Women are traditionally underrepresented in the supply chain field. And yet, it has been repeatedly shown that diversity in general – including gender diversity – can be a critical force driving the industry forward by boosting supply chain collaboration, promoting creative ideas and improving efficiency.
Recently, there have been some sector-specific and industry-wide efforts aimed to uplift women in supply chain. As a result, we have seen some encouraging growth in women representation in supply chain workforce: women now make up 41% of the total supply chain leadership workforce, up from 39% in 2022 and 35% in 2016, and this progress is mostly driven by the substantial 7% increase in the supply chain executive leadership roles (26% in 2023 compared to 19% in 2022). Despite the progress, some other roles – such as frontline jobs and lower-level management – continue to have a more significant gap for women.
While the industry effort is certainly important to close the gender gap, higher education also plays a critical role in attracting women to the supply chain domain as well as preparing these students for the field. The Women Impacting Supply Chain Excellence (WISE) Symposium is one such professional-development opportunity for women students to network with peers from other institutions and industry leaders, develop domain knowledge, and hone team and leadership skills. This year, as MSU’s faculty advisor, I took four Broad Spartan women in supply chain – who aspire to become future supply chain leaders – to attend the symposium. The students were able to engage in multiple formal/informal networking events, attend sessions to hear from inspiring supply chain women leaders, and learn about cutting-edge supply chain practices.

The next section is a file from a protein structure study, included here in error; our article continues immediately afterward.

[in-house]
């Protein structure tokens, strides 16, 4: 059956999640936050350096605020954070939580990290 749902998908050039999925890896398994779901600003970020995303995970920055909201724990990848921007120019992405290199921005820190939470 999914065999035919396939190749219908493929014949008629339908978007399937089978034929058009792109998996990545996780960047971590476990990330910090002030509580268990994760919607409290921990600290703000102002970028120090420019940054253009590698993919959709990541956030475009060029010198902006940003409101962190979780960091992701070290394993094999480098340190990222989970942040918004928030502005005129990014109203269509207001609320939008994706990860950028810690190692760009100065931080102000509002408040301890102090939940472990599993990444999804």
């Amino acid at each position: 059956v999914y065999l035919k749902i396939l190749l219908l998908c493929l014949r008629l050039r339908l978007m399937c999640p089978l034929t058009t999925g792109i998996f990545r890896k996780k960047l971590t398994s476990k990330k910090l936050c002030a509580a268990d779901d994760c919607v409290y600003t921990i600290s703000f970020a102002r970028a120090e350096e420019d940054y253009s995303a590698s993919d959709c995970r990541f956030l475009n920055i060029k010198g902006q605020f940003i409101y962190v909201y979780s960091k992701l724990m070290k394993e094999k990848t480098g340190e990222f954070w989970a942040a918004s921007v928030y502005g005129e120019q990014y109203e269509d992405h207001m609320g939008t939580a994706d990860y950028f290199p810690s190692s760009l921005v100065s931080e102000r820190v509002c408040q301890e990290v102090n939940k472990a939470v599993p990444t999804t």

I was told by the students that the symposium was an incredible experience that helped boost their confidence in pursuing supply chain leadership careers and opened their eyes to many professional development possibilities. As a female faculty member, listening to the personal accounts by the industry leaders and connecting with other women faculty members – hearing how they navigated their own career paths, overcoming obstacles, pivoted at difficult moments, and grasped (or fought) for opportunities – I also felt quite empowered.
While an academic career certainly has many differences from an industry career, there are many shared challenges and struggles for women (having our voices be heard, work-life balance, pivoting to something new). It was amazing to see so many eager women aspiring to become the next leaders in the field – the energy, determination and ambition from these students was just contagious.
I hope that more such opportunities can open up in higher education for underrepresented groups of students, empowering them to pursue their supply chain dreams. In the long term, along with such ongoing initiatives by industry and higher education, our field will hopefully embrace more diversity in every dimension and benefit from it.